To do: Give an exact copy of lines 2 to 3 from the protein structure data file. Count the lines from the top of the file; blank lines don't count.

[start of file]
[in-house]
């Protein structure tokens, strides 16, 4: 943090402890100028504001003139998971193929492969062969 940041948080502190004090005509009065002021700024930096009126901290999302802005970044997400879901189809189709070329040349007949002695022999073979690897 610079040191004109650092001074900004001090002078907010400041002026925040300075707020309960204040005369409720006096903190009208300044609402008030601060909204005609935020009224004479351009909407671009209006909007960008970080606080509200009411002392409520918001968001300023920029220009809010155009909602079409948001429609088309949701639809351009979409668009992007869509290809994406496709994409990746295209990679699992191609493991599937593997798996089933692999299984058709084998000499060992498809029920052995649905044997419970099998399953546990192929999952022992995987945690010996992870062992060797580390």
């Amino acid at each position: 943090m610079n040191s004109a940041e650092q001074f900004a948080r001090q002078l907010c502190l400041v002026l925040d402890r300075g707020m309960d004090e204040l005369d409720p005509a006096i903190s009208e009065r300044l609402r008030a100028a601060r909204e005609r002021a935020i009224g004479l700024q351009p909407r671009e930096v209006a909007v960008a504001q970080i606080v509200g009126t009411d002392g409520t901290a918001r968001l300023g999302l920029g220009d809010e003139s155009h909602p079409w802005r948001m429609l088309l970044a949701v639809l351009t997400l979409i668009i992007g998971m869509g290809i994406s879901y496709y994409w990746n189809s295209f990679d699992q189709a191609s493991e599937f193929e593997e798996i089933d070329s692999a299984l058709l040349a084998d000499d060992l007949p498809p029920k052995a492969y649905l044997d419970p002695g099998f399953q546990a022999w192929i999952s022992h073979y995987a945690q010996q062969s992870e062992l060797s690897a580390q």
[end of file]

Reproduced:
């Protein structure tokens, strides 16, 4: 943090402890100028504001003139998971193929492969062969 940041948080502190004090005509009065002021700024930096009126901290999302802005970044997400879901189809189709070329040349007949002695022999073979690897 610079040191004109650092001074900004001090002078907010400041002026925040300075707020309960204040005369409720006096903190009208300044609402008030601060909204005609935020009224004479351009909407671009209006909007960008970080606080509200009411002392409520918001968001300023920029220009809010155009909602079409948001429609088309949701639809351009979409668009992007869509290809994406496709994409990746295209990679699992191609493991599937593997798996089933692999299984058709084998000499060992498809029920052995649905044997419970099998399953546990192929999952022992995987945690010996992870062992060797580390």
């Amino acid at each position: 943090m610079n040191s004109a940041e650092q001074f900004a948080r001090q002078l907010c502190l400041v002026l925040d402890r300075g707020m309960d004090e204040l005369d409720p005509a006096i903190s009208e009065r300044l609402r008030a100028a601060r909204e005609r002021a935020i009224g004479l700024q351009p909407r671009e930096v209006a909007v960008a504001q970080i606080v509200g009126t009411d002392g409520t901290a918001r968001l300023g999302l920029g220009d809010e003139s155009h909602p079409w802005r948001m429609l088309l970044a949701v639809l351009t997400l979409i668009i992007g998971m869509g290809i994406s879901y496709y994409w990746n189809s295209f990679d699992q189709a191609s493991e599937f193929e593997e798996i089933d070329s692999a299984l058709l040349a084998d000499d060992l007949p498809p029920k052995a492969y649905l044997d419970p002695g099998f399953q546990a022999w192929i999952s022992h073979y995987a945690q010996q062969s992870e062992l060797s690897a580390q």